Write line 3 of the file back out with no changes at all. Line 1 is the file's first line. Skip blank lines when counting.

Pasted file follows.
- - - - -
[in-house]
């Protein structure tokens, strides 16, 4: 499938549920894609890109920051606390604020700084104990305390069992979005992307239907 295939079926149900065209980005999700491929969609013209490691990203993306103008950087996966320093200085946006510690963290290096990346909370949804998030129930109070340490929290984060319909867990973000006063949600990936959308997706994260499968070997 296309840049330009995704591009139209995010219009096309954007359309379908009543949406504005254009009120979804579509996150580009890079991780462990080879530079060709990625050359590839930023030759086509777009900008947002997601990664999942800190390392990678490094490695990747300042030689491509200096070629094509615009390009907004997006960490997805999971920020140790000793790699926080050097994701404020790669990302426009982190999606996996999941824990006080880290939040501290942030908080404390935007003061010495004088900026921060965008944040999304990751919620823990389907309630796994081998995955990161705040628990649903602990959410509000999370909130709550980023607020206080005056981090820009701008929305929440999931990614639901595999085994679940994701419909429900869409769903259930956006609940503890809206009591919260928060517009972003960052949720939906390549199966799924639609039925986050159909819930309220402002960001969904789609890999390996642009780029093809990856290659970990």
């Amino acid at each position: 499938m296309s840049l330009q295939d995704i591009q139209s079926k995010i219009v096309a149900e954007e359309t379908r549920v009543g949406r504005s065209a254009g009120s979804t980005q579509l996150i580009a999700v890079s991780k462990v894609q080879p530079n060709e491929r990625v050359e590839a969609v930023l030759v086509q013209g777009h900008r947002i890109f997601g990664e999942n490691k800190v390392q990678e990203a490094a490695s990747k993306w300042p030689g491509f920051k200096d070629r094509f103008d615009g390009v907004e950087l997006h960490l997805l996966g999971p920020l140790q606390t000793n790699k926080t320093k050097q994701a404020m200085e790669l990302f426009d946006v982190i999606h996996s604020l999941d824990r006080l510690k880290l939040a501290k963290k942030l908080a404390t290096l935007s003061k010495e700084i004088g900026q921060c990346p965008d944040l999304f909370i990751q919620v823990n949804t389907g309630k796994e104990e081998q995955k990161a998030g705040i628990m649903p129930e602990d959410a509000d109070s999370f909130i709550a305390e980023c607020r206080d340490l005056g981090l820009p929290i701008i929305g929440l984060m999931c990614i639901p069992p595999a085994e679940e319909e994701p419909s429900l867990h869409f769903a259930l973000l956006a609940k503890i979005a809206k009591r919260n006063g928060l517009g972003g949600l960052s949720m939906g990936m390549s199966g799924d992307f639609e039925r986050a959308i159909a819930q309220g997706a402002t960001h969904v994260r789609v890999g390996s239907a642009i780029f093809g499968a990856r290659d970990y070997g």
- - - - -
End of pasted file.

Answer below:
């Amino acid at each position: 499938m296309s840049l330009q295939d995704i591009q139209s079926k995010i219009v096309a149900e954007e359309t379908r549920v009543g949406r504005s065209a254009g009120s979804t980005q579509l996150i580009a999700v890079s991780k462990v894609q080879p530079n060709e491929r990625v050359e590839a969609v930023l030759v086509q013209g777009h900008r947002i890109f997601g990664e999942n490691k800190v390392q990678e990203a490094a490695s990747k993306w300042p030689g491509f920051k200096d070629r094509f103008d615009g390009v907004e950087l997006h960490l997805l996966g999971p920020l140790q606390t000793n790699k926080t320093k050097q994701a404020m200085e790669l990302f426009d946006v982190i999606h996996s604020l999941d824990r006080l510690k880290l939040a501290k963290k942030l908080a404390t290096l935007s003061k010495e700084i004088g900026q921060c990346p965008d944040l999304f909370i990751q919620v823990n949804t389907g309630k796994e104990e081998q995955k990161a998030g705040i628990m649903p129930e602990d959410a509000d109070s999370f909130i709550a305390e980023c607020r206080d340490l005056g981090l820009p929290i701008i929305g929440l984060m999931c990614i639901p069992p595999a085994e679940e319909e994701p419909s429900l867990h869409f769903a259930l973000l956006a609940k503890i979005a809206k009591r919260n006063g928060l517009g972003g949600l960052s949720m939906g990936m390549s199966g799924d992307f639609e039925r986050a959308i159909a819930q309220g997706a402002t960001h969904v994260r789609v890999g390996s239907a642009i780029f093809g499968a990856r290659d970990y070997g």